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Wong breaking barriers

Like Jackie Robinson for African-Americans and Billie Jean King for women, professional race car driver Brian Wong is trying to become a breakthrough figure for Asians, both in the United States and worldwide.

The Newport Beach native, a driver in Porsche and Formula One racing the past four years, has been racing in the K&N Series in NASCAR, an equivalent of the minor leagues of the sport that is a bit below the Nationwide Series. The 22-year-old college student who is taking online courses at Northeastern University in Boston is looking forward to committing himself full-time to NASCAR, as soon as he gets more sponsorships.

Wong is trying to open the door for fellow Asian-American racers in the future. He is the first Chinese-American to race professionally in all the major racing series worldwide including NASCAR, American Le Mans Series, and Porsche Carrera Cup Asia.

“We’re trying to break through that stereotype, you know, that Asians can’t drive,” Wong said from his race-car garage in Santa Ana. “I’m looking to break through that barrier. The Asian community hasn’t been physically exposed to NASCAR. Hopefully, I’m one guy that’s breaking through. I’m trying to get as many eyeballs on our sport. Everyone I’ve talked to thinks it’s a good idea to sponsor an Asian driver in NASCAR. It’s a matter of who wants to take that chance.”


Without a doubt, Wong is doing something your average Joe would be very jealous of doing — racing Porsches, Ferraris, NASCAR Toyota cars, at upward of nearly 250 to 300 miles per hour. It doesn’t hurt that Wong’s father, Darryl Wong, is the team owner. Dave McCarty is his crew chief and operates out of North Carolina.

McCarty said Brian Wong is trying to race in his first NASCAR race on April 28 at the Utah Grand Prix in Salt Lake City at Miller Motorsports Park.

“Brian had a lot of road racing,” McCarty said Saturday via phone from North Carolina. “In oval track racing, he had limited experience. He needed more laps. He had about two or three NASCAR races per year. He needs a full season under his belt. He’s come a long way from where he was. He knows he just has to get to the point where he needs to be able to jump in the car, so he knows what the car feels like.”

Brian Wong pointed to the example of New York Knicks guard Jeremy Lin and his “Linsanity” in the NBA, after Lin set records for his first few starts in points per game.


“Look at where he came from, basically out of nowhere,” Brian Wong said of Lin’s struggles to get playing time last season with the Golden State Warriors. “We’re hoping I can do something maybe close to something like that. I didn’t really realize I was a sort of role model, until I actually drove in Asia and realized how passionate they were, once they saw the races in person. It was an eye-opener in Asia. At first, it was a shocker. They have a lot of good Formula One tracks. The fans there were great, they were passionate. They think it’s cool to see someone who looks like them racing out there. I thought it was different feedback.”

One of Brian Wong’s top NASCAR finishes was a fifth-place result posted at Infineon Raceway on June 25 in Sonoma in wine country up in northern California. It came on the same course as the one he raced on as a Legends-level racer as a 15-year-old.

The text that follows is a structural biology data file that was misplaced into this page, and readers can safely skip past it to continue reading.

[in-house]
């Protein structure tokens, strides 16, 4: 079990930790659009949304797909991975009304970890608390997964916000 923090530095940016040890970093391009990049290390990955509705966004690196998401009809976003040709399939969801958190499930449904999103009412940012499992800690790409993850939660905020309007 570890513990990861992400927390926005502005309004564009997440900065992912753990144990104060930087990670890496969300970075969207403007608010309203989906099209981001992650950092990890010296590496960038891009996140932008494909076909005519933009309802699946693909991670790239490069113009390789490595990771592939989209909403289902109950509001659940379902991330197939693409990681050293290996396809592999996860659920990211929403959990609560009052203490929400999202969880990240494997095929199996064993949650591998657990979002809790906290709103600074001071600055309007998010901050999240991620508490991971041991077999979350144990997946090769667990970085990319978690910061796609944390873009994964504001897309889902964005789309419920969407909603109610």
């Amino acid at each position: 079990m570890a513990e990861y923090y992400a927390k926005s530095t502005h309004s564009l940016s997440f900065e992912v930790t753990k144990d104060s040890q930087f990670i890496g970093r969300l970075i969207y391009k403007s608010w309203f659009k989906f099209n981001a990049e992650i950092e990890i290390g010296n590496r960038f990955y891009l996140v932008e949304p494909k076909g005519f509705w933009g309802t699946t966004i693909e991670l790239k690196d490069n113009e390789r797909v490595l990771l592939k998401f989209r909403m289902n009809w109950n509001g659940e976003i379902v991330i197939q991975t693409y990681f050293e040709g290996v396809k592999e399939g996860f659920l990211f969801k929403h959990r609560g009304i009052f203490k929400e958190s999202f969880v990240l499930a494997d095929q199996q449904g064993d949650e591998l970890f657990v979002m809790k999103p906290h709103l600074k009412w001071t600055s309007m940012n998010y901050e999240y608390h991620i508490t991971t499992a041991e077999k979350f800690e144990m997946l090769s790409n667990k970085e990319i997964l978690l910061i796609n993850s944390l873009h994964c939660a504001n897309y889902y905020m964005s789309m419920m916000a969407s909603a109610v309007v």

“Brian’s gotten 100% better since 2009,” said Tim Crawford, the Brian Wong Motorsports team manager. “He’s more aggressive and has more knowledge of the car.”

One of Brian Wong’s highlight races outside of NASCAR was his team’s second-place finish at the American Petit Le Mans on Oct. 1 at the track in Brasselton, Ga. The team was in first place for most of the 1,000-mile, 10-hour race, until a pit stop led to a second-place run.

“It was a good race,” Brian Wong said. “We should have won. We were the first car in and both of us pulled into the pits. It got out of the pit stop first, but their car pushed us out into the dirt and passed us with about 20 minutes left.”

Another interesting race Brian Wong and four other drivers participated in was a 24-hour race, the Rolex 24 at Daytona International Speedway, home of the Daytona 500. Wong’s team finished 41st out of 63 cars.

“It’s a true test for manufacturers,” Brian Wong said. “It’s truly man versus machine. Will the drivers or team mess up, or will the cars break down? I had to focus on my nutrition, race for a couple hours. I was so drained after the first two hours. It’s harder on the crews, because they’re out there the entire time. We had all kinds of emotions racing at night … afterward, it feels like you got run over by a truck.”

And another prestigious race was the 59th annual Mobile 1 Twelve Hours of Sebring in Florida. Racing a Porsche 911 GT3 Cup Series car, Brian Wong and two other drivers finished 34th out of 56 competitors.


“Porsches are what your true race car driver would drive,” Brian Wong said. “I love driving them. NASCAR is where it allows you to use a lot of technology and computerized things. On the race track, you’re not allowed to use the date on the computer. What you see is what you tell your crew chief.”

Brian Wong has been able to juggle his courses at Northeastern

“This is what I want to do for a career,” Wong said. “Over the past several years, I went from not knowing if I wanted to do this full-time, to being completely into it. I feel like I’ve gotten better in terms of knowledge of the car, working with my crew, knowing how to push the car more. Once I put my mind and my whole life into it, I’ve gotten better.”